Junior Kelly Gothard and mom reflect on life in Romania, Canada and America

Junior Kelly Gothard and family assimilate to American culture while still maintaining heritage

Margo Wieschhaus, JAG editor-in-chief

The year was 2001, and with a toddler and a baby along for the ride, a family of four moved to Shawnee from Canada.

In June of that year, junior Kelly Gothard’s family relocated from Toronto to the Mill Valley area. Kelly’s father Zoltan Gothard had secured a job in Kansas City, so the family left behind their Hungarian community in Toronto for a life here.

Originally from Romania, Kelly’s parents had been through a culture change once before. Both Zoltan and Kelly’s mother Katalin Gothard were born in Romania and had known each other since childhood. When he was 13, Zoltan’s family moved to Canada, and he and Katalin kept in touch during his college years. After traveling back to visit his relatives in Romania, Zoltan married Katalin, and she joined him in Canada soon after. They lived there for three years before relocating to Shawnee.

As Kelly was only three years old at the time of the move, Canada has never been the place she associates with her upbringing.

“[The U.S.] in my head is home just because I’ve grown up here for the most part,” Kelly said.

For Katalin, though, the move from Canada took a bit more adjustment as she was engulfed in American culture. While she admitted that Canada was not too different than the United States, Katalin regarded Toronto as a “very multicultural city,” while Kansas City had “some degree of multicultural aspect to it,” but not to the extent that Toronto did.

In Europe, your door is not locked; people knock and walk in”

— Katalin Gothard

In Toronto, the family was able to live around fellow Hungarians. The move to Kansas City, Katalin said, forced her to learn English at a faster pace than she would have had she continued to live in Canada and not have been exposed to as many native English speakers. In addition to language adjustments, the family’s culinary habits changed as a result of their immersion in a somewhat unfamiliar atmosphere.

“The cooking style changes whether you like it or not, because sometimes you just can’t find the ingredients that you found back in Europe or even in Canada,” Katalin said. “Again, I’m going back to the multicultural aspect of it; [Canada has] Italian stores, Hungarian stores, and those stores contain the products that you need. Here, you have Walmart and Price Chopper.”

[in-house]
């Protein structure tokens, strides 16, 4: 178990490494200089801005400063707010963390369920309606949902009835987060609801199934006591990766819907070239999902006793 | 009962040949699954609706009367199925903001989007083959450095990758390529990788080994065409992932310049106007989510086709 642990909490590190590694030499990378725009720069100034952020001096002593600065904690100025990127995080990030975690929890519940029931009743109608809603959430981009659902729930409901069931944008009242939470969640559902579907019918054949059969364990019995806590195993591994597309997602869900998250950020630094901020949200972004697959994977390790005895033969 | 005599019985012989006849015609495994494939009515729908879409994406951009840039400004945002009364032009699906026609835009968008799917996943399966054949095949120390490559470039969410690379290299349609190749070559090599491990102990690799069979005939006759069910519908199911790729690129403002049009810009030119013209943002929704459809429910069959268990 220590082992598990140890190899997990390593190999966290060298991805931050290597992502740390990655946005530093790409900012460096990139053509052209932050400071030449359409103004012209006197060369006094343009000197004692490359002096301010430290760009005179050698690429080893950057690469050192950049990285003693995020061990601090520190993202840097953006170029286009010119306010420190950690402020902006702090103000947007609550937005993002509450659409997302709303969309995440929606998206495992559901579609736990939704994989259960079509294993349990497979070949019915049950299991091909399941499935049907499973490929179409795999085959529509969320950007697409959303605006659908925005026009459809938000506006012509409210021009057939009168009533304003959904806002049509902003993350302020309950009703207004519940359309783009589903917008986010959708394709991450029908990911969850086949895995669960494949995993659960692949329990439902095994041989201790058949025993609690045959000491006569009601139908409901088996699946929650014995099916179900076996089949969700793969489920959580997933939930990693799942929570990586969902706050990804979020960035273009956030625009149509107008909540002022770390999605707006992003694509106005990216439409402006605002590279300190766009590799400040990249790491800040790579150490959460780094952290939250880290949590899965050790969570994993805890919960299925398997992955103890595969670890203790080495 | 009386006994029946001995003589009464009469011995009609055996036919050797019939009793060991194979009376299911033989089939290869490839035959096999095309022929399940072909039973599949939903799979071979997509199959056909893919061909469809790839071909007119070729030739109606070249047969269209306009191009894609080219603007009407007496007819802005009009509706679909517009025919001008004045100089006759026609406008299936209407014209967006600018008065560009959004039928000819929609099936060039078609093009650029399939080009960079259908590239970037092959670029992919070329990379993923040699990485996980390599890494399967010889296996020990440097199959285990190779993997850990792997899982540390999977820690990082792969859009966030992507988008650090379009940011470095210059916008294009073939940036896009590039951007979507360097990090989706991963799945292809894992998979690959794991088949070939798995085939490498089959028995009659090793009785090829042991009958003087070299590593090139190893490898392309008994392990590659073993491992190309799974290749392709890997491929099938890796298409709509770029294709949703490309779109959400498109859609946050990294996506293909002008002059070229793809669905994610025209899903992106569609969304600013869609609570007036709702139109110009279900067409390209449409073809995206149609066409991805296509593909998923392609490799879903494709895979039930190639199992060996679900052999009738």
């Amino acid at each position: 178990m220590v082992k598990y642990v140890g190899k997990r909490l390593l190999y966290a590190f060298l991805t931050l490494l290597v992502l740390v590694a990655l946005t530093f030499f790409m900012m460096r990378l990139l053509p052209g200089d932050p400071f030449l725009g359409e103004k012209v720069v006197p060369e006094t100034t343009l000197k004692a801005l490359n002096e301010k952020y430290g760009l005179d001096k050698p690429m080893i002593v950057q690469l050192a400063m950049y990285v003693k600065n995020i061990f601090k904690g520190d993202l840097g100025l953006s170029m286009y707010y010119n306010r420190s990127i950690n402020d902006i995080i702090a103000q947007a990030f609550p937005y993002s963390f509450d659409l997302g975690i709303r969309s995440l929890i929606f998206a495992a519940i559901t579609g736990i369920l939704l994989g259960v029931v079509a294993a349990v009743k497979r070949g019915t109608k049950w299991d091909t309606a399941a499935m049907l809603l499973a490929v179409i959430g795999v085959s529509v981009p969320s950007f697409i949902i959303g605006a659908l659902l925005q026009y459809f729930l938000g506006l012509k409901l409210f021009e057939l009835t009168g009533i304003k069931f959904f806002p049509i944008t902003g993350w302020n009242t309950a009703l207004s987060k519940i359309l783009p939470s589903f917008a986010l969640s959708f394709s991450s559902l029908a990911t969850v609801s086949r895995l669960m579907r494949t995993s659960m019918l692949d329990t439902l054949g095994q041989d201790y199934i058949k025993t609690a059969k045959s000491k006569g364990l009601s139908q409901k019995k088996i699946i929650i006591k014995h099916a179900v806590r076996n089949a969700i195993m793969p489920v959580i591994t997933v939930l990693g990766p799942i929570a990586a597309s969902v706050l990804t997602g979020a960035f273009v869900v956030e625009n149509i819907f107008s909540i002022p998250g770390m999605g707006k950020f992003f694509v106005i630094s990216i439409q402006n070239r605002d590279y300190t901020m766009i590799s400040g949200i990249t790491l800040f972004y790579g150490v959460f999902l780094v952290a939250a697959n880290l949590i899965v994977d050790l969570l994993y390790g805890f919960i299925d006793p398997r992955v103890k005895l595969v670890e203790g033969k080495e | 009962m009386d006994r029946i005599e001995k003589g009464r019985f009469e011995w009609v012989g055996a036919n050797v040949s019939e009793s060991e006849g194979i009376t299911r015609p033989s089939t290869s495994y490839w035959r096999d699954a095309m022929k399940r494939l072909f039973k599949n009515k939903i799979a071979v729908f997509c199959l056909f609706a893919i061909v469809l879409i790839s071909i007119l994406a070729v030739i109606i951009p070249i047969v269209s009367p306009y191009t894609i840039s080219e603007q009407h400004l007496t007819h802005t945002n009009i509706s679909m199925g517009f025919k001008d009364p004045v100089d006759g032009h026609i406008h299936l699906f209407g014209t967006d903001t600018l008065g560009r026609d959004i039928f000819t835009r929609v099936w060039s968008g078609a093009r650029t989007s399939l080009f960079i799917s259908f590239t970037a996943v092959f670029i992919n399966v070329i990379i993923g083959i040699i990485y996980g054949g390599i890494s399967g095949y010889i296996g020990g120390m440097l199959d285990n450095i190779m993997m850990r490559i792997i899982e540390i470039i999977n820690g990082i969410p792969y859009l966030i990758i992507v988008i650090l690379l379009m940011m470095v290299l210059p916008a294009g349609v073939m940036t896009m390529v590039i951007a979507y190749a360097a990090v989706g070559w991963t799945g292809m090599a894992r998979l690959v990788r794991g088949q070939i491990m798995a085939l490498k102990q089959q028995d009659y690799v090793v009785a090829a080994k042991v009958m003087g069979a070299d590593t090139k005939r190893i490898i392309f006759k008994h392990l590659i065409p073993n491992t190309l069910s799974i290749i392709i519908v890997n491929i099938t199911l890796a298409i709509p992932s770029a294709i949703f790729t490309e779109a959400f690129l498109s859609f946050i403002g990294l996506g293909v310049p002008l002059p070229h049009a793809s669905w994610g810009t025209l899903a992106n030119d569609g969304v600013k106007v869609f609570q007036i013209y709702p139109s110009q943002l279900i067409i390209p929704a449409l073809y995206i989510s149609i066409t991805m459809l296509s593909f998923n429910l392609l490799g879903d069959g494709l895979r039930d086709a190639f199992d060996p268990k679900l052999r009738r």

While distinctions in Canadian and American lifestyles existed, Romania and Kansas City possessed the greatest differences between the places Katalin lived. Although she had resided in Canada for three years, remnants of her Romanian upbringings still caused a need for adjustment in the United States.

“People are a bit more distant than back in Europe,” Katalin said. “In Europe, your door is not locked; people knock and walk in – your friends; your neighbors. Here, you have to make the phone call and set up schedules. I think here, people’s lives are a lot more fast-paced than back in Europe.”

Moving here meant having no nearby relatives,  so the family made sure to continue to connect with those who remain in Romania and Canada.

“We visit [Canada] pretty often, like almost every year, so I have memories of visiting my grandparents and aunts and uncles,” Kelly said. “I’ve been to Romania three times.”

To atone for a life away from its roots, the family spent more time together.

“[My mom and I] watch ‘Modern Family’ together; we shop together,” Kelly said. “We’ve gotten pretty close.”

Ultimately, the family balanced a maintenance of heritage with the necessity to keep up with the hustle and bustle of American life. Katalin said it best.

“I do still cook some of our traditional foods like brioche or chicken paprikash. [But] during the years, you learn to adjust to the faster-paced life,” Katalin said. “And [in] the faster-paced life, it’s easier to just put the pizza in the oven.”

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